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’ve been preaching about the negative side effects of fragrance oils and phthalates for some time now. But for many people the message is just hitting home today with the release a study in the February edition of Pediatrics.

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The study’s lead author, Dr. Sheela Sathyanarayana, a University of Washington pediatrician, has finally brought the issue of the dangers of phthalates to the main stream media. The study as been reported all day on the news networks like the Fox News, ABC, and the Washington Post. Even the critics are talking about the study at the PR Newswire.


Phthalates are used in the cosmetic industry as fixatives to hold fragrances. Most fragrance oils on the market contain phthalates in order to insure that the scent will linger on the skin and clothes longer. We are exposed to phthalates everyday. Phthalates are found in most commercial fragrances that are not 100% pure unadulterated essential oils. Your family is exposed to phthalates in: commercial air fresheners, plug-in air fresheners, laundry and household products, baby products, perfumes, cosmetics, shampoos, conditioners, deodorants, shower gels and much more. In order to avoid phthalates you must avoid adding fragrance oils to your products or purchase phthalate-free fragrances.


Some believe we should wait for more studies to come out to determine the exact extent of the dangers of phthalates. I believe consumers have learned their lesson with waiting for more studies to prove the dangers in the case of cigarettes. Why risk waiting for more studies when the only purpose to use phthalates in cosmetics is as a fixative or adhesive for fragrance? Babies don’t need to smell like their lotion, shampoo, diaper ointment or laundry soap all day long, and neither do we. All companies should demand the removal of phthalates from fragrance chemicals or switch to unadulterated essential oils. Despite significant evidence from many studies, Stephanie Kwisnek, a spokeswoman for the Food and Drug Administration, said that the FDA “has no compelling evidence that phthalates pose a safety risk when used in cosmetics. Should new data emerge, we will inform the public as well as the industry.” (Associated Press)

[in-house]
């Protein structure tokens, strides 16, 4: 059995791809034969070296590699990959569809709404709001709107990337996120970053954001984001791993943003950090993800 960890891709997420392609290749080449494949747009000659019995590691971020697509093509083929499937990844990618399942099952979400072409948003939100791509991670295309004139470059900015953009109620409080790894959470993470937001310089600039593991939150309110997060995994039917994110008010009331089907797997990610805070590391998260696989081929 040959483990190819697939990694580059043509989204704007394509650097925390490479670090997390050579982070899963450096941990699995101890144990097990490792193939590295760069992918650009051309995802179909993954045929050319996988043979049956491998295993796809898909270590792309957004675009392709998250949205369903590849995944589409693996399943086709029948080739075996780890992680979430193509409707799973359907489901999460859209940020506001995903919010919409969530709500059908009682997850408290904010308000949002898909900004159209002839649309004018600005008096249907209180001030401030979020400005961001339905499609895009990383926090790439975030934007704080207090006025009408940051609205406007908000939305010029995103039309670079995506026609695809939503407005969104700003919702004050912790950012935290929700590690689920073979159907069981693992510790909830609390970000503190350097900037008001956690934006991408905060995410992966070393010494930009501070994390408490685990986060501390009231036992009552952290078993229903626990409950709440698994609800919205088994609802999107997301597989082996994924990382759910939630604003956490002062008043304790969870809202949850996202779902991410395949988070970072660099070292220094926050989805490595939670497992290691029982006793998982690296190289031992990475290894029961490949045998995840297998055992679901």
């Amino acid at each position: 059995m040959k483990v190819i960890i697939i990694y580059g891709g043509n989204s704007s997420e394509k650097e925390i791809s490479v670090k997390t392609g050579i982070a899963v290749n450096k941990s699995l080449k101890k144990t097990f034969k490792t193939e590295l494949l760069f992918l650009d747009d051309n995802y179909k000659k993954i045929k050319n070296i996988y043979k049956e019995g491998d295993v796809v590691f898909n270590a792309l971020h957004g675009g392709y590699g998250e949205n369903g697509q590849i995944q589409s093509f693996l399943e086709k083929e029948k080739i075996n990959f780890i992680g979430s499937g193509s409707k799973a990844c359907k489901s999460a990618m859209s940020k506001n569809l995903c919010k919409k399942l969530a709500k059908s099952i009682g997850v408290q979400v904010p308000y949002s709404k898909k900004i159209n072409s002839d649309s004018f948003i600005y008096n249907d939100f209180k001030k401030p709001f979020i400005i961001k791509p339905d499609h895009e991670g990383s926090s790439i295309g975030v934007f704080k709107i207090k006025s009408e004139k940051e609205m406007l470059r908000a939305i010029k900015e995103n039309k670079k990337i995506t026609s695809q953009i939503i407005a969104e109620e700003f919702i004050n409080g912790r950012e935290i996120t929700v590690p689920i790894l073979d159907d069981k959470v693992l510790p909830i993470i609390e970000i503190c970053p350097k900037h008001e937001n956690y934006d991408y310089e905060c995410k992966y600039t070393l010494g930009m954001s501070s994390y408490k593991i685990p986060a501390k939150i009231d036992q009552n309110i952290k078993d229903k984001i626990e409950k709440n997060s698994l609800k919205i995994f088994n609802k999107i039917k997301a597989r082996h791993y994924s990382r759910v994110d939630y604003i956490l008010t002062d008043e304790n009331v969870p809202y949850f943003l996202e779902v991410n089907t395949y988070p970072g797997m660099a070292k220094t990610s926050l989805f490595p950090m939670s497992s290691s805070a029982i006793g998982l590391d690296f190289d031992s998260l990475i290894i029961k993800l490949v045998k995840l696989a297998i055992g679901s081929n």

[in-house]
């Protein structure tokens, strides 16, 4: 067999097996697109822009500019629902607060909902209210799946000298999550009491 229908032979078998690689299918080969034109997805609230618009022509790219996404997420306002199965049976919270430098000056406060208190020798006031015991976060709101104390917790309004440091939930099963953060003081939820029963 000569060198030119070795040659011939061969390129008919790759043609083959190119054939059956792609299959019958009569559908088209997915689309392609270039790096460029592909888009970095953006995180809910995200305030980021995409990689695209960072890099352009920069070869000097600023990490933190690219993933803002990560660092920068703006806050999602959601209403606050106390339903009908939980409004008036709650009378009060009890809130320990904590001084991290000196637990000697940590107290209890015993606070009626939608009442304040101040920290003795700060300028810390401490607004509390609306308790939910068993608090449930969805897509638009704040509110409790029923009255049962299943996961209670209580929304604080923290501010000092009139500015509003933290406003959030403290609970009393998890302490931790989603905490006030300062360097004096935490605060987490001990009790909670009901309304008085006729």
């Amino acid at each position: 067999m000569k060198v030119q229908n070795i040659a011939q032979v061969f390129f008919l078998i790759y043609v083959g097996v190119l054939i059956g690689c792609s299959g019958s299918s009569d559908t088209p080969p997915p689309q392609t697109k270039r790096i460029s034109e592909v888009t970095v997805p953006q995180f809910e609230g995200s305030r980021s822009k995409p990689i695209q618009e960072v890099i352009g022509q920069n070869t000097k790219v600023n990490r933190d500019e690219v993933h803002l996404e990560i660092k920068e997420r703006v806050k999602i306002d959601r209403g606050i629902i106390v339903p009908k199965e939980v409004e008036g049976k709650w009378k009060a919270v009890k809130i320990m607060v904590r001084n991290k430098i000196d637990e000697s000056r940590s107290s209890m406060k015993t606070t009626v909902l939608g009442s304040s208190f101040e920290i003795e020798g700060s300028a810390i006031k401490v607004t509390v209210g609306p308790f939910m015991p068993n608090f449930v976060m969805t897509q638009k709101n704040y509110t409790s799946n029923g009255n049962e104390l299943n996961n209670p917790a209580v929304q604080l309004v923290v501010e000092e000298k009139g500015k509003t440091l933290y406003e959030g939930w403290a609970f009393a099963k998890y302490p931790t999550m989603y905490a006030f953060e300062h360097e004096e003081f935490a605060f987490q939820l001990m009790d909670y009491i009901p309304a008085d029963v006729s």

Consumers have the power to change the cosmetic industry as proven by the public outcry for paraben-free products, which did transform the industry from the outside in. In the coming months I expect that consumers will become more educated on this subject and demand “phthalate free” products. This will not only change the way consumers read baby product labels, but how they look at all cosmetic, personal care and household product labels. With a peek into the mysterious ingredients hidden behind the term “fragrance oils”, consumers will wonder what other ingredients are going undisclosed. Now is the time to transition your product line to be either “fragrance free” or scented with only 100% pure unadulterated essential oils.

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